Last week I met a woman who runs a charity in Guernsey called GAST – Guernsey Against Sex Trafficking. Their main aim is to increase awareness in Guernsey of sex trafficking – not least because so many teenagers spend years of relative security and protection in Guernsey and then travel elsewhere and are just not clued up enough to be alert to the signs of trafficking. And this is dangerous because there are good-looking, charming young men called loverboys who are employed by trafficking groups to cruise student bars and the like, chatting up and grooming vulnerable (perhaps poor, or lacking self-esteem, or just naive) young women.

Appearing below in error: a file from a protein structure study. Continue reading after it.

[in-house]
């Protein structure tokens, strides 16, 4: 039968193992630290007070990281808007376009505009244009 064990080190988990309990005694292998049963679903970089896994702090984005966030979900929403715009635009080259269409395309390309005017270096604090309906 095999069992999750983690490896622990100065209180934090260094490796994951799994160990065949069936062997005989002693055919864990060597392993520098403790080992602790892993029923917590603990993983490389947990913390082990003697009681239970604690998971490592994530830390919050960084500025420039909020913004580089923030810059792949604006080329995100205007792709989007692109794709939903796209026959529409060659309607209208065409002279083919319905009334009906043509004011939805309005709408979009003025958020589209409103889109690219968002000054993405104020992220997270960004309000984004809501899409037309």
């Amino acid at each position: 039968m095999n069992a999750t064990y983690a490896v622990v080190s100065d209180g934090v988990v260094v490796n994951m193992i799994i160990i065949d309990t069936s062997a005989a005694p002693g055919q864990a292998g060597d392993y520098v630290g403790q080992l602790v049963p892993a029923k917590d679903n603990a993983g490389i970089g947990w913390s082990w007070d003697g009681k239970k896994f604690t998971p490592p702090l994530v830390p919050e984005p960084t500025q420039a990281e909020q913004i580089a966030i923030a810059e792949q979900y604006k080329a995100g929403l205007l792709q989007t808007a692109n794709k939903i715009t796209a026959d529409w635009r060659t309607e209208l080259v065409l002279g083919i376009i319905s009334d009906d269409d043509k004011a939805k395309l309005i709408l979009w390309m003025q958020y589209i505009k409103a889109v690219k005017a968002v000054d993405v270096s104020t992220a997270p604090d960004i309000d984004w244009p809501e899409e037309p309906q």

Anyway, we fell to chatting about the laundering side of the sex trafficking business, and – entirely predictably – this is a predominantly cash business. In the developed world, we are moving further and further away from cash, and yet still the organised crime groups seem to be able to process huge amounts of it. I accept that we cannot pull all cash-accepting businesses into the AML family, but all such businesses will of course have relationships with AML-regulated firms, be they banks or law firms or accountants. So are those AML-regulated firms asking the right questions? I am told that in Greece it it legal to run a brothel, but only with one prostitute. What traffickers are doing is taking over legal brothels, populating them with dozens more trafficked women – and then paying the vastly increased cash proceeds into the bank as normal, with the story that the one legal prostitute is extremely busy. I would say that the cash-accepting bank is not doing its AML job properly, and nor is the brothel’s accountant. Making sure that cash-intensive businesses are operating at the expected level of cash is a crucial part of the AML effort, and I fear that this basic precaution may have gone out of fashion.